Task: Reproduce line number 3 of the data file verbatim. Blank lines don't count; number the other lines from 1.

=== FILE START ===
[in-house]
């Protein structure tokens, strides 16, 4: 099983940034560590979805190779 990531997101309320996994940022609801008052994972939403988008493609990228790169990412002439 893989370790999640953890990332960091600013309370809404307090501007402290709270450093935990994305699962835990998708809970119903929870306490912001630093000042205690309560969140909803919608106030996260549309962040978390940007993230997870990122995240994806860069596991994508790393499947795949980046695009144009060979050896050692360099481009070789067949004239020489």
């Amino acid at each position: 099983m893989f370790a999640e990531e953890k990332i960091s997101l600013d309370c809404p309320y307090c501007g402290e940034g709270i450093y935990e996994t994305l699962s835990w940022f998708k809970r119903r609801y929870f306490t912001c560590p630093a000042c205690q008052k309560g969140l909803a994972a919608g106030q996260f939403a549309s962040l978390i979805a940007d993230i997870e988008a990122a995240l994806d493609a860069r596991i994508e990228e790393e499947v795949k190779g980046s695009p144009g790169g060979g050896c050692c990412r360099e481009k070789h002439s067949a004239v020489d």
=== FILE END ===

């Amino acid at each position: 099983m893989f370790a999640e990531e953890k990332i960091s997101l600013d309370c809404p309320y307090c501007g402290e940034g709270i450093y935990e996994t994305l699962s835990w940022f998708k809970r119903r609801y929870f306490t912001c560590p630093a000042c205690q008052k309560g969140l909803a994972a919608g106030q996260f939403a549309s962040l978390i979805a940007d993230i997870e988008a990122a995240l994806d493609a860069r596991i994508e990228e790393e499947v795949k190779g980046s695009p144009g790169g060979g050896c050692c990412r360099e481009k070789h002439s067949a004239v020489d």